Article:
Individuals, associations and other entities carry insurance coverage to protect them from liability, loss, and other financial and legal threats—that's pretty basic. What isn't always so basic is deciding when to file a claim versus paying out of pocket for a loss or damage.
Paying—whether for property damage because of something like an unaddressed leak, or an injury sustained on-premises—can be very expensive, and arguably defeats the purpose of paying insurance premiums for coverage. On the other hand, a history of claims can cause a building or association to pay ever-higher premiums, or even be dropped from its insurance entirely…or so conventional wisdom tells us. Let’s investigate further.
Name That Claim
When determining whether or not to claim a loss on an insurance policy, the first criterion is what sort of claim it would be. A broken window or a leaky roof is a vastly different matter than a slip-and-fall. Let’s take the latter scenario first, as it is more straightforward.
“Liability claims should always be put in to the insurance company,” says Ed Mackoul, president of Mackoul & Associates, an insurance brokerage in Island Park. “There’s just a certain amount of time, if you don’t report that claim, the insurance company can come back and say you prejudiced their case, and a liability suit can run into the millions. So once you’re aware of anything on the liability side if you get a letter, or somebody claims they got injured, anything along those lines—you need to put the claim in.”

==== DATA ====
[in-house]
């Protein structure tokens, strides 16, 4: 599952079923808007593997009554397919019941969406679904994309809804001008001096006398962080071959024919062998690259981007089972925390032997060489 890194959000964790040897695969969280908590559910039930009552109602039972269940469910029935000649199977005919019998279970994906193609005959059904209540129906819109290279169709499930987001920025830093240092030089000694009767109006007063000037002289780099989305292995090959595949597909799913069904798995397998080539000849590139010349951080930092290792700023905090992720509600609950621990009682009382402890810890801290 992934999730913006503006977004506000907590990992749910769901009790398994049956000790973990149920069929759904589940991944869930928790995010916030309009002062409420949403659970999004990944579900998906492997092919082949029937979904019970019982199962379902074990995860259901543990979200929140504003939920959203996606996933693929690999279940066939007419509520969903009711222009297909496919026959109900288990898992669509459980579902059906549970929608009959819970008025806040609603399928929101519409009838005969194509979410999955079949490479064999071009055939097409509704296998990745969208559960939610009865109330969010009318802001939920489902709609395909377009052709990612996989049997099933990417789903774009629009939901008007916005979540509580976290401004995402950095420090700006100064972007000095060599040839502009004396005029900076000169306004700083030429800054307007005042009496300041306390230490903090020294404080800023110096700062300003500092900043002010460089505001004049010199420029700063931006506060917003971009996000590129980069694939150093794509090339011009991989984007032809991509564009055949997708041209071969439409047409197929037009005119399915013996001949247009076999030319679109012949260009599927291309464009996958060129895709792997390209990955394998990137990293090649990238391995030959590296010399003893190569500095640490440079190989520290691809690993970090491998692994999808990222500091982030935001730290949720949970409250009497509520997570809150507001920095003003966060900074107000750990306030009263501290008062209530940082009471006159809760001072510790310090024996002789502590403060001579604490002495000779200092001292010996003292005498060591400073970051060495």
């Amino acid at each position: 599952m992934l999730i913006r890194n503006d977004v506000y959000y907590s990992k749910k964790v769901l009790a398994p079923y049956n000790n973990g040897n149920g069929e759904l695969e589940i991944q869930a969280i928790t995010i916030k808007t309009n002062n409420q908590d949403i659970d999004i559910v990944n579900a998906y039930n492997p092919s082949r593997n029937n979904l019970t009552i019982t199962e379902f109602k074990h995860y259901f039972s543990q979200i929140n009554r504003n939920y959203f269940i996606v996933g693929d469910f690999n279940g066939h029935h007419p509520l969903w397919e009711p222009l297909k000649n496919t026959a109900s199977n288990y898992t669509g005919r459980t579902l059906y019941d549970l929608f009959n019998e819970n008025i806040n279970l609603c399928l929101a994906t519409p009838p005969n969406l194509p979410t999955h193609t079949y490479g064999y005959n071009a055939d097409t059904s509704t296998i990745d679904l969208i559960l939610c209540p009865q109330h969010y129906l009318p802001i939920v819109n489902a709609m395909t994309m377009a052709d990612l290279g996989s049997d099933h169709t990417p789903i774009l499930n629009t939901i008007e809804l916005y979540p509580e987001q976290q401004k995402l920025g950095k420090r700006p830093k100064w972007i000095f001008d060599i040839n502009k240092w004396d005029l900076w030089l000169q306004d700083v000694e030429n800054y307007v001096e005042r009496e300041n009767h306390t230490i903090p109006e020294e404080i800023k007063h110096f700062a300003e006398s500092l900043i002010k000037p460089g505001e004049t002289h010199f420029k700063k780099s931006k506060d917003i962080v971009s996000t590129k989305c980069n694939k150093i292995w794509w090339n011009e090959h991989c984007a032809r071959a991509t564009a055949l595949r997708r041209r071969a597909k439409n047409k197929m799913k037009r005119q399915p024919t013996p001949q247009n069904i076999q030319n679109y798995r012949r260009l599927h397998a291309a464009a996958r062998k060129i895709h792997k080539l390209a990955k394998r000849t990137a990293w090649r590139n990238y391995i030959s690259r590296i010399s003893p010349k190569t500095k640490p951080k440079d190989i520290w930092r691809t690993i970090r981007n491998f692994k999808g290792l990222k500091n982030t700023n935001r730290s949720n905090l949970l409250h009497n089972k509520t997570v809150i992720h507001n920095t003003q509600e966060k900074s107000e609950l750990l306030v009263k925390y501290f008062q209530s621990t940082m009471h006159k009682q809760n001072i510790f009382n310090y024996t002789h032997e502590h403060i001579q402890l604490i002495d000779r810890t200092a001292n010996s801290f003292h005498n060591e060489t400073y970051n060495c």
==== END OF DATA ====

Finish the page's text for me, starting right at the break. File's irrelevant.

In our litigious society, this is a hard rule when it comes to injuries. Remember the case of the woman who sued McDonald’s because she got scalded by hot coffee? Anything can happen beyond the realm of insurance protection. “In an injury situation, I advise the client to always report it to the carrier, even if there seems to be no harm done,” says Mike Bostley, the senior vice president of claims at Manhattan-based DeWitt Stern, an insurance brokerage and risk management group. "Because if you don’t, and it turns out to be a tricky case where what initially appeared to be a minor injury turns out even a year later to be something where the person needs surgery, or even if it just develops into a very high-profile case… at that point you’re jeopardizing your coverage with the insurance carrier for late notice. And to investigate it under a reservation of rights to a possible declination.”